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Robert Steyer, Pensions & Investments

ERISA committee wants large defined contribution plans exempt from certain disclosures

May 13, 2014 - 8:01am

Defined Contribution Plan Fee Disclosure


The ERISA Industry Committee on Monday asked the U.S. Department of Labor to exclude large defined contribution plans from requirements in proposed regulations governing a guide to DC plan fee disclosure.

The proposed rules, issued in March for public comment, are a follow-on to other fee-disclosure regulations that took effect in mid-2012 covering information prepared by service providers for DC plans.

“ERIC is concerned that the DOL's focus on small plans may cause it to assume that similar issues exist for large plans,” said a letter from Kathryn Ricard, ERIC's senior vice president for retirement policy, to the Labor Department. ERIC is a trade group that represents large employers in retirement, health care and benefits matters.

Ms. Ricard's letter referenced a preamble in the DOL's proposed regulations that says the agency wants to develop a fee-disclosure guide because “anecdotal evidence suggests that small plan fiduciaries in particular often have difficulty obtaining required information in an understandable format.” Small plans, the preamble continued, “lack the bargaining power and specialized expertise possessed by large plan fiduciaries.”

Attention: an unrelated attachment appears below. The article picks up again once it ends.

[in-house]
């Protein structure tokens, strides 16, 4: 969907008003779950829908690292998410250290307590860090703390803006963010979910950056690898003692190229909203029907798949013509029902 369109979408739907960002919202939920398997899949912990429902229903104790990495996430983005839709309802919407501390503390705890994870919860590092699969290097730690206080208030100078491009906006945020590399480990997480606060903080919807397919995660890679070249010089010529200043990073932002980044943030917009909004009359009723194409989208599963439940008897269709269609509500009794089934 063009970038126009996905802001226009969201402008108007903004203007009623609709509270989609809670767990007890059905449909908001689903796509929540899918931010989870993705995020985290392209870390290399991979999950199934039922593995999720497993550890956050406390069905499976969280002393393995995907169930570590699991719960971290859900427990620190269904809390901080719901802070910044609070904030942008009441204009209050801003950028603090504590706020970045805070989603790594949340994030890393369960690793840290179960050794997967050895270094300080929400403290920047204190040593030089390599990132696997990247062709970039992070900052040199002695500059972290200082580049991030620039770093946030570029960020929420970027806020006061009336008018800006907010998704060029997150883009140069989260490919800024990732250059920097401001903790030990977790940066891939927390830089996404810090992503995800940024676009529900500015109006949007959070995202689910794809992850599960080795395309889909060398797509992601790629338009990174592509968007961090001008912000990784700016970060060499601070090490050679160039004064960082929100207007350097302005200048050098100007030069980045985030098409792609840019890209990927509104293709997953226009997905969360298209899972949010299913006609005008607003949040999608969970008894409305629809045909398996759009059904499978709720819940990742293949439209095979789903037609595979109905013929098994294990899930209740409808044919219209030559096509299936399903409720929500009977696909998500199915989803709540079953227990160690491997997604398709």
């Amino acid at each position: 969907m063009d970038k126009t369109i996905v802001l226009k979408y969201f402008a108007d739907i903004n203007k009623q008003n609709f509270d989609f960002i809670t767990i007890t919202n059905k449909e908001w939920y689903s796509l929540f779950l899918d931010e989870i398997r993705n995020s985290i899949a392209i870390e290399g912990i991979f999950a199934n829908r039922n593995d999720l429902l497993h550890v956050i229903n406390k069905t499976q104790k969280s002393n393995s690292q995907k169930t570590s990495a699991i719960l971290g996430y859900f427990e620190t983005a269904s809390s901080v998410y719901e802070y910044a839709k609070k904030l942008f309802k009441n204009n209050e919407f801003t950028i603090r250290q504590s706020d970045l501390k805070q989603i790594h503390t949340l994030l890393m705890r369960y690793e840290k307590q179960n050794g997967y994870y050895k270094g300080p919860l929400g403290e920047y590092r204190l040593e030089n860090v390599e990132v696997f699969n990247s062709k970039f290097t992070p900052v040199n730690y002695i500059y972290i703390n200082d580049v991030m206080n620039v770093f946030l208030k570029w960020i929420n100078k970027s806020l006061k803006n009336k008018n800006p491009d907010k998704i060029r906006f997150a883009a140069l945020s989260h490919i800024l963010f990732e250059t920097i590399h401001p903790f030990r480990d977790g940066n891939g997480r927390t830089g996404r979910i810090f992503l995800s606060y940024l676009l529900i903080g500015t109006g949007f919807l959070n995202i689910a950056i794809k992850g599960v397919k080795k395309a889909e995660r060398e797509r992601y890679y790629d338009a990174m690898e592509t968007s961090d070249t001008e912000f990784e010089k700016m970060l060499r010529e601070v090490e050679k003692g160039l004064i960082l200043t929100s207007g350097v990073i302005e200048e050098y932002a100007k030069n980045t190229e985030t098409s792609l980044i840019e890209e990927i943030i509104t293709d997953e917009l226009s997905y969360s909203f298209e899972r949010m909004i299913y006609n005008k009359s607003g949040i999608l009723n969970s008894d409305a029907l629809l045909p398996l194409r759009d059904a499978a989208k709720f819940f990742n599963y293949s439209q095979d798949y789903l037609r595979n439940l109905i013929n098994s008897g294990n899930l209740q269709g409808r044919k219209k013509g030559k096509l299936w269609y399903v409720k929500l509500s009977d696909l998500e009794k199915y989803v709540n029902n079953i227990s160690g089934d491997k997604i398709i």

Ms. Ricard said in an interview that a large DC plan, in general, is one with 10,000 or more participants.

“Fiduciaries of plans sponsored by America's largest employers generally have a team of sophisticated professionals and access to independent expert advice to help them analyze plan fees,” the ERIC letter said. “Smaller plan sponsors typically have limited resources to expend analyzing plan fees and less information readily at their disposal.”

If large plans must follow the same fee-disclosure approach as small plans, the ERIC letter predicted a guide ordered via regulation would increase the cost to service providers — a cost that would “likely” be passed on to DC plans “and, in many cases, to the plan's participants.”

Robert Steyer writes for Pensions & Investments, a sister publication of Business Insurance.

 



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